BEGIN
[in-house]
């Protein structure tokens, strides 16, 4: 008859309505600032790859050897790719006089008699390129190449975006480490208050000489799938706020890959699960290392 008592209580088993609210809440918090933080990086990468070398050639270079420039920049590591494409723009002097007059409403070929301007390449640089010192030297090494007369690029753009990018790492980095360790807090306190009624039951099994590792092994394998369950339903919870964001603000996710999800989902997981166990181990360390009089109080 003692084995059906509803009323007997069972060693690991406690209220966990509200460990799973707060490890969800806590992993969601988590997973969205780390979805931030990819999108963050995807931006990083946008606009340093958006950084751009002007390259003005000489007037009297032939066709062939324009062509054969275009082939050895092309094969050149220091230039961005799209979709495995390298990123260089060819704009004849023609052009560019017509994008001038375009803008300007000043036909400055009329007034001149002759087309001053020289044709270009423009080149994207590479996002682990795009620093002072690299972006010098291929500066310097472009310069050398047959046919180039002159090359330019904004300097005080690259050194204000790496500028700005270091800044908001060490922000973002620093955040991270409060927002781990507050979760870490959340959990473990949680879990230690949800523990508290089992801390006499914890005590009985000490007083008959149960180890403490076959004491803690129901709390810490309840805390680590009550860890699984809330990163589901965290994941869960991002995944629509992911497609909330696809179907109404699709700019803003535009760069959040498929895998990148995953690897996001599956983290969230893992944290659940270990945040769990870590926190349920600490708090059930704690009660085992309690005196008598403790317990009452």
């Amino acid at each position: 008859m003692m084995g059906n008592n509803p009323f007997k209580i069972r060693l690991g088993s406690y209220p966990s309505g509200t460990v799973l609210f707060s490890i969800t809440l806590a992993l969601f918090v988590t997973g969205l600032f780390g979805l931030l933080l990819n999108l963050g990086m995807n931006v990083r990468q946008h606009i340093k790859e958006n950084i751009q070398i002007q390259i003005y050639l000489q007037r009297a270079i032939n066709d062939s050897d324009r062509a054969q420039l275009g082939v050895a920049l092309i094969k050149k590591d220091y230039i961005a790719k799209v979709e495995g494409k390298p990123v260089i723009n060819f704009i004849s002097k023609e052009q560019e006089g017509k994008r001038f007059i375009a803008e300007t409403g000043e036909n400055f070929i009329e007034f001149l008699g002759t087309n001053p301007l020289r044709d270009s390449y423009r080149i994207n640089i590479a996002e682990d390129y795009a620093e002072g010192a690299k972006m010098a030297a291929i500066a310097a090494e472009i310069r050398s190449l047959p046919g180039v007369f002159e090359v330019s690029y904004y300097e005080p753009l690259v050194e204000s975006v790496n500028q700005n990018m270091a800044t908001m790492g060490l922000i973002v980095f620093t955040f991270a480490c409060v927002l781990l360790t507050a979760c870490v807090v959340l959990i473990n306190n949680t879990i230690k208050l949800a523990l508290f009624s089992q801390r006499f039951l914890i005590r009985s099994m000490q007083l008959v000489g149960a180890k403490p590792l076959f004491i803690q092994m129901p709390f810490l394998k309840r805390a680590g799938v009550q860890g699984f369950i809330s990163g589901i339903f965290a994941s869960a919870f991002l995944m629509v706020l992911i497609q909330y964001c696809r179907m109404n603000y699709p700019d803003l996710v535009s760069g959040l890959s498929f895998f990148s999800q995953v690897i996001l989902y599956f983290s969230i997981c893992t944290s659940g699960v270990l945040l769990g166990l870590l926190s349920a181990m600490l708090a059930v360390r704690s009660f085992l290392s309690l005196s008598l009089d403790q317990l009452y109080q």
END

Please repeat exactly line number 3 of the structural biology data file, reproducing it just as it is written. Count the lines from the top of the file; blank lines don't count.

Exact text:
């Amino acid at each position: 008859m003692m084995g059906n008592n509803p009323f007997k209580i069972r060693l690991g088993s406690y209220p966990s309505g509200t460990v799973l609210f707060s490890i969800t809440l806590a992993l969601f918090v988590t997973g969205l600032f780390g979805l931030l933080l990819n999108l963050g990086m995807n931006v990083r990468q946008h606009i340093k790859e958006n950084i751009q070398i002007q390259i003005y050639l000489q007037r009297a270079i032939n066709d062939s050897d324009r062509a054969q420039l275009g082939v050895a920049l092309i094969k050149k590591d220091y230039i961005a790719k799209v979709e495995g494409k390298p990123v260089i723009n060819f704009i004849s002097k023609e052009q560019e006089g017509k994008r001038f007059i375009a803008e300007t409403g000043e036909n400055f070929i009329e007034f001149l008699g002759t087309n001053p301007l020289r044709d270009s390449y423009r080149i994207n640089i590479a996002e682990d390129y795009a620093e002072g010192a690299k972006m010098a030297a291929i500066a310097a090494e472009i310069r050398s190449l047959p046919g180039v007369f002159e090359v330019s690029y904004y300097e005080p753009l690259v050194e204000s975006v790496n500028q700005n990018m270091a800044t908001m790492g060490l922000i973002v980095f620093t955040f991270a480490c409060v927002l781990l360790t507050a979760c870490v807090v959340l959990i473990n306190n949680t879990i230690k208050l949800a523990l508290f009624s089992q801390r006499f039951l914890i005590r009985s099994m000490q007083l008959v000489g149960a180890k403490p590792l076959f004491i803690q092994m129901p709390f810490l394998k309840r805390a680590g799938v009550q860890g699984f369950i809330s990163g589901i339903f965290a994941s869960a919870f991002l995944m629509v706020l992911i497609q909330y964001c696809r179907m109404n603000y699709p700019d803003l996710v535009s760069g959040l890959s498929f895998f990148s999800q995953v690897i996001l989902y599956f983290s969230i997981c893992t944290s659940g699960v270990l945040l769990g166990l870590l926190s349920a181990m600490l708090a059930v360390r704690s009660f085992l290392s309690l005196s008598l009089d403790q317990l009452y109080q």